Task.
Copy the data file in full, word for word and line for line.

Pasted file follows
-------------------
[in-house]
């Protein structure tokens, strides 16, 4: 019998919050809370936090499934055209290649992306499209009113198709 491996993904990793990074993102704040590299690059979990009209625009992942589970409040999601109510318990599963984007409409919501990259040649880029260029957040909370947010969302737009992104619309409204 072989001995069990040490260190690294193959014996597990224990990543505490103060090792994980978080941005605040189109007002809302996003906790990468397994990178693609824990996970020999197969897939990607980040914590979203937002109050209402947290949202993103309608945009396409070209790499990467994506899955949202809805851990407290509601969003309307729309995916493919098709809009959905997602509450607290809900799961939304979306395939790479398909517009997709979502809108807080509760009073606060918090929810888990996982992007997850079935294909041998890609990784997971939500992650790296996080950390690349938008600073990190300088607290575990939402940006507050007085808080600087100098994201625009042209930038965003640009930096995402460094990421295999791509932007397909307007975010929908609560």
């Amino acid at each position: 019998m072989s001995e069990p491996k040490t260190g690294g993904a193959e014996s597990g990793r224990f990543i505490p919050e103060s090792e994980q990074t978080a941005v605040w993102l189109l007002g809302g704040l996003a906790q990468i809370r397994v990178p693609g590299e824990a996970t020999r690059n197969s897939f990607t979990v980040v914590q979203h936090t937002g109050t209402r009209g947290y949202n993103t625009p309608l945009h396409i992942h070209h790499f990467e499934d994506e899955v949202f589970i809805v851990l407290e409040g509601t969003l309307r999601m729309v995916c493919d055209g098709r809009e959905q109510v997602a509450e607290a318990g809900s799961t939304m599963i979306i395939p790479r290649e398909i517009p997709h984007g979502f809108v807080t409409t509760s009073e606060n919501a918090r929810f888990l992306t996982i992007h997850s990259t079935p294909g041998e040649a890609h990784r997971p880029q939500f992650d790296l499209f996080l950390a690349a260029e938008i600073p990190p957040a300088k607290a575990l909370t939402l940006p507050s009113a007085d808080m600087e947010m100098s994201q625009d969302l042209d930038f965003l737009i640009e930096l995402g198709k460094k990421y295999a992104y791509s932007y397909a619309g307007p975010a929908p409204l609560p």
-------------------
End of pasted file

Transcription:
[in-house]
């Protein structure tokens, strides 16, 4: 019998919050809370936090499934055209290649992306499209009113198709 491996993904990793990074993102704040590299690059979990009209625009992942589970409040999601109510318990599963984007409409919501990259040649880029260029957040909370947010969302737009992104619309409204 072989001995069990040490260190690294193959014996597990224990990543505490103060090792994980978080941005605040189109007002809302996003906790990468397994990178693609824990996970020999197969897939990607980040914590979203937002109050209402947290949202993103309608945009396409070209790499990467994506899955949202809805851990407290509601969003309307729309995916493919098709809009959905997602509450607290809900799961939304979306395939790479398909517009997709979502809108807080509760009073606060918090929810888990996982992007997850079935294909041998890609990784997971939500992650790296996080950390690349938008600073990190300088607290575990939402940006507050007085808080600087100098994201625009042209930038965003640009930096995402460094990421295999791509932007397909307007975010929908609560």
């Amino acid at each position: 019998m072989s001995e069990p491996k040490t260190g690294g993904a193959e014996s597990g990793r224990f990543i505490p919050e103060s090792e994980q990074t978080a941005v605040w993102l189109l007002g809302g704040l996003a906790q990468i809370r397994v990178p693609g590299e824990a996970t020999r690059n197969s897939f990607t979990v980040v914590q979203h936090t937002g109050t209402r009209g947290y949202n993103t625009p309608l945009h396409i992942h070209h790499f990467e499934d994506e899955v949202f589970i809805v851990l407290e409040g509601t969003l309307r999601m729309v995916c493919d055209g098709r809009e959905q109510v997602a509450e607290a318990g809900s799961t939304m599963i979306i395939p790479r290649e398909i517009p997709h984007g979502f809108v807080t409409t509760s009073e606060n919501a918090r929810f888990l992306t996982i992007h997850s990259t079935p294909g041998e040649a890609h990784r997971p880029q939500f992650d790296l499209f996080l950390a690349a260029e938008i600073p990190p957040a300088k607290a575990l909370t939402l940006p507050s009113a007085d808080m600087e947010m100098s994201q625009d969302l042209d930038f965003l737009i640009e930096l995402g198709k460094k990421y295999a992104y791509s932007y397909a619309g307007p975010a929908p409204l609560p």